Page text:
Whole-genome sequencing and the implications for health care – Do we have a right not to know?
Workshop in Reykjavik 16–18 October 2014
With the whole-genome sequencing and whole exome sequencing, especially the issue of incidental findings, the boundaries between genetic research and clinical practices are being tested. An incidental finding has been defined as “a finding concerning an individual research participant that has potential health or reproductive importance and is discovered in the course of conduct – but is beyond the aims of the study”. A major question is how incidental findings should be translated into the health care practice. Should individuals be informed about such findings? Do they have a right not to know?
Given the growing interest between the Nordic countries in cooperation in biobank and registry based research, The Nordic Committee on Bioethics believes it is important to discuss these questions on a Nordic level. At the workshop in Reykjavik, specialists in the field will debate some of the challenges of whole-genome sequencing with the focus on autonomy and individual right not to know about health conditions or risk.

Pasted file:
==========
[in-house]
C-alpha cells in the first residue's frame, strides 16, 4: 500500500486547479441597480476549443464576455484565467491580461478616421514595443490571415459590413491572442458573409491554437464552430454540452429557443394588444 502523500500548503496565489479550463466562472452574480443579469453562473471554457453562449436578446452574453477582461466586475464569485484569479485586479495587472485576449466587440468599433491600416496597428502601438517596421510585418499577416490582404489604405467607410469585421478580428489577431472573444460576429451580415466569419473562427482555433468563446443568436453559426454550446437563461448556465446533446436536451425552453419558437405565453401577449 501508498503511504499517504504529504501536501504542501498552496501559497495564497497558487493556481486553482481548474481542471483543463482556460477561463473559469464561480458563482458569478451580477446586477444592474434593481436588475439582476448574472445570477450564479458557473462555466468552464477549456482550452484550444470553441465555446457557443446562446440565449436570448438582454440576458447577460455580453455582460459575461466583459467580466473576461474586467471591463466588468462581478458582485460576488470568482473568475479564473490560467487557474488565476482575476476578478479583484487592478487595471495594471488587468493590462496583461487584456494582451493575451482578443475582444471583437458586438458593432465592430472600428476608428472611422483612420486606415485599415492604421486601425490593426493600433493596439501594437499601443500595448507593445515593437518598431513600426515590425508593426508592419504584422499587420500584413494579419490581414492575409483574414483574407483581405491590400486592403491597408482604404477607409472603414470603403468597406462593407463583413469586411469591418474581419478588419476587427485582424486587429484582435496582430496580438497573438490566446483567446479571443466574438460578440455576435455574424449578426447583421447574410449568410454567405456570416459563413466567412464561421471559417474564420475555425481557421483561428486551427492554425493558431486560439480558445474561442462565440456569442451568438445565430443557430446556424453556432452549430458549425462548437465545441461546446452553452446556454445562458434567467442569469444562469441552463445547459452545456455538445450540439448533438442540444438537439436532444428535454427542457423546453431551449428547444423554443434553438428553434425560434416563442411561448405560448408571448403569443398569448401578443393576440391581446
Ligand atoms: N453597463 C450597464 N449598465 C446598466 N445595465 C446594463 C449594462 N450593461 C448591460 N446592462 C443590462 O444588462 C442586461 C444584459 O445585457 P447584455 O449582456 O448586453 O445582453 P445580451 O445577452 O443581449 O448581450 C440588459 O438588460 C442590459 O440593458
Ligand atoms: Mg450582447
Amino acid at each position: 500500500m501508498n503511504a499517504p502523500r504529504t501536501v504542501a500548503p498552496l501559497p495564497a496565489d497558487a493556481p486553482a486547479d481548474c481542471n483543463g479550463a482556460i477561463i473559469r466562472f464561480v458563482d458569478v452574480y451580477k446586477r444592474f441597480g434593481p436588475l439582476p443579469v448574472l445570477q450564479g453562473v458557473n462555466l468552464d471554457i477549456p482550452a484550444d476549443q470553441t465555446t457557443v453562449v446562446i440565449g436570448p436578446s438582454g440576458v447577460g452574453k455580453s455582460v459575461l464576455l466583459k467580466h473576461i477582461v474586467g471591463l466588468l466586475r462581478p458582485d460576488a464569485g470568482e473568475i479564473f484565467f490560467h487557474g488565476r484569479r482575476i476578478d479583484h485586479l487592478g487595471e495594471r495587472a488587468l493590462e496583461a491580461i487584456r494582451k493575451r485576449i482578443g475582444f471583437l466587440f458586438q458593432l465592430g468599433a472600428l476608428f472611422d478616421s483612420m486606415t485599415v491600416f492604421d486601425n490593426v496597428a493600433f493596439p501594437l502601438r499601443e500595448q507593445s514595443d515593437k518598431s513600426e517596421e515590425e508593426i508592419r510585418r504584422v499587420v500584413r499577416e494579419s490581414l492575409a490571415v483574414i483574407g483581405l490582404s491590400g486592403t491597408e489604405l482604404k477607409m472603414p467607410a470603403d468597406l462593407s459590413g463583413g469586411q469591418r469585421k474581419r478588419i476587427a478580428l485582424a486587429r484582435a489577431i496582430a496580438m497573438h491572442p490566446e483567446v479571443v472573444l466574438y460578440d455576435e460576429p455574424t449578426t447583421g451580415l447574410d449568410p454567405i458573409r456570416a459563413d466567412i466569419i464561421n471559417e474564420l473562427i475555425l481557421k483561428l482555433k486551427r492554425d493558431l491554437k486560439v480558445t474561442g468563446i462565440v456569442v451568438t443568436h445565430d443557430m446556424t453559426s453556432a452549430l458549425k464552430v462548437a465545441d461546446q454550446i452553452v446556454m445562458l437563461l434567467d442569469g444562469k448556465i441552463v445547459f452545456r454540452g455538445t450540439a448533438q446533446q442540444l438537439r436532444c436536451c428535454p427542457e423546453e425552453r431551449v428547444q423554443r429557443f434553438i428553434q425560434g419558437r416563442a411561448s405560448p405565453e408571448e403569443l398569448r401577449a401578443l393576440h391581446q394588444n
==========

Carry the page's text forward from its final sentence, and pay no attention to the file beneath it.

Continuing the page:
The workshop is held in relation to the kick-off meeting of PopGen (Population Whole Genome Sequencing: Implications for the Nordic Solidaristic Health Care).This project is funded by NOS-HS and consists of a series of exploratory workshops.
Please register here.
16 October. Opening lecture, University of Iceland, Room O101
(organized by PopGen)
17:00:18:30 Tim Caulfield, University of Alberta, Canada
Is Personalized Medicine Really the Answer? Mapping the Benefits and Limits of Using Genetic Testing to Improve Your Health.
17 October. Workshop. Whole genome-sequencing. Do we have a right not to know? The Nordic House. (organized by NCBio):
13:15–13:45 Ruth Chadwick, University of Cardiff, UK
Four arguments for a right not to know
13.45–14.15 Jón Jóhannes Jónsson, University of Iceland
Genetic counselling. When and what do people want to know?
14:15–14:45 Ellen Blinkenberg, Haukeland University Hospital, Bergen
Publishing a book in defense of genetic privacy: A doctor’s experience
15:15–15:45 Gert Helgesson, Karolinska Institutet, Sweden
Incidental findings and the right not to know –
implications for research and society
15:45–16:15 Donald Bruce, Edinethics, Scotland
So when am I ill, now? Some problems with Nano-diagnostics
16.30–17:45 Panel discussion chaired by Vilhjálmur Árnason, University of Iceland with Tim Caulfield, University of Alberta, Canada, Adam Hedgecoe, University of Cardiff, UK, Thomas G. Jensen, University of Aarhus, Denmark, and Sandra Liede, Supervisory Authority for Health and Welfare (VALVIRA).
17:45–18:00 Closing remarks
18 October. Working seminar (by invitation, organized by PopGen)
09:00–12:00 University of Iceland